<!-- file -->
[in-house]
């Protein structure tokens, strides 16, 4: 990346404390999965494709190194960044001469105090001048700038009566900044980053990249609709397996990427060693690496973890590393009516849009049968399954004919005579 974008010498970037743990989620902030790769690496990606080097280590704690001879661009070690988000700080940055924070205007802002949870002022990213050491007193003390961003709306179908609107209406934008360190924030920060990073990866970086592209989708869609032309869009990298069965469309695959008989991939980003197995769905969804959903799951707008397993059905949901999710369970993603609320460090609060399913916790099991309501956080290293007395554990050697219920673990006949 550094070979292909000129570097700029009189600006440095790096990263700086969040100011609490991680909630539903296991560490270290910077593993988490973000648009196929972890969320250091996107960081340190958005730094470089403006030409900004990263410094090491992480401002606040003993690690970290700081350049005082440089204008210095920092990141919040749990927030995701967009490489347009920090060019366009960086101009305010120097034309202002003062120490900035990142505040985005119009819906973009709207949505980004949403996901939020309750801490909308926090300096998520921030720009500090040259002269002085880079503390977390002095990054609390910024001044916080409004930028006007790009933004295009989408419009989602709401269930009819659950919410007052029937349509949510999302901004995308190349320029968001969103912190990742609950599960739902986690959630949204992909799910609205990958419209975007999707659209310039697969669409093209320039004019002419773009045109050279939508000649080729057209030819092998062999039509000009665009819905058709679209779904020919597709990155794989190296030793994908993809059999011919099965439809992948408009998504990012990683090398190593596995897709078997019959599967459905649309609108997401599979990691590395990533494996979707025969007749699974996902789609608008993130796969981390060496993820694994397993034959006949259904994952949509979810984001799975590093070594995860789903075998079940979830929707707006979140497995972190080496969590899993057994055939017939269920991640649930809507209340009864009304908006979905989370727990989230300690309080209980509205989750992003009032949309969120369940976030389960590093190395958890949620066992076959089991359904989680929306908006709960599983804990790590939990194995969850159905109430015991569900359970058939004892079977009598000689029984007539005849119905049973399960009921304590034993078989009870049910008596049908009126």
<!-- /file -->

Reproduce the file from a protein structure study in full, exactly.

[in-house]
């Protein structure tokens, strides 16, 4: 990346404390999965494709190194960044001469105090001048700038009566900044980053990249609709397996990427060693690496973890590393009516849009049968399954004919005579 974008010498970037743990989620902030790769690496990606080097280590704690001879661009070690988000700080940055924070205007802002949870002022990213050491007193003390961003709306179908609107209406934008360190924030920060990073990866970086592209989708869609032309869009990298069965469309695959008989991939980003197995769905969804959903799951707008397993059905949901999710369970993603609320460090609060399913916790099991309501956080290293007395554990050697219920673990006949 550094070979292909000129570097700029009189600006440095790096990263700086969040100011609490991680909630539903296991560490270290910077593993988490973000648009196929972890969320250091996107960081340190958005730094470089403006030409900004990263410094090491992480401002606040003993690690970290700081350049005082440089204008210095920092990141919040749990927030995701967009490489347009920090060019366009960086101009305010120097034309202002003062120490900035990142505040985005119009819906973009709207949505980004949403996901939020309750801490909308926090300096998520921030720009500090040259002269002085880079503390977390002095990054609390910024001044916080409004930028006007790009933004295009989408419009989602709401269930009819659950919410007052029937349509949510999302901004995308190349320029968001969103912190990742609950599960739902986690959630949204992909799910609205990958419209975007999707659209310039697969669409093209320039004019002419773009045109050279939508000649080729057209030819092998062999039509000009665009819905058709679209779904020919597709990155794989190296030793994908993809059999011919099965439809992948408009998504990012990683090398190593596995897709078997019959599967459905649309609108997401599979990691590395990533494996979707025969007749699974996902789609608008993130796969981390060496993820694994397993034959006949259904994952949509979810984001799975590093070594995860789903075998079940979830929707707006979140497995972190080496969590899993057994055939017939269920991640649930809507209340009864009304908006979905989370727990989230300690309080209980509205989750992003009032949309969120369940976030389960590093190395958890949620066992076959089991359904989680929306908006709960599983804990790590939990194995969850159905109430015991569900359970058939004892079977009598000689029984007539005849119905049973399960009921304590034993078989009870049910008596049908009126």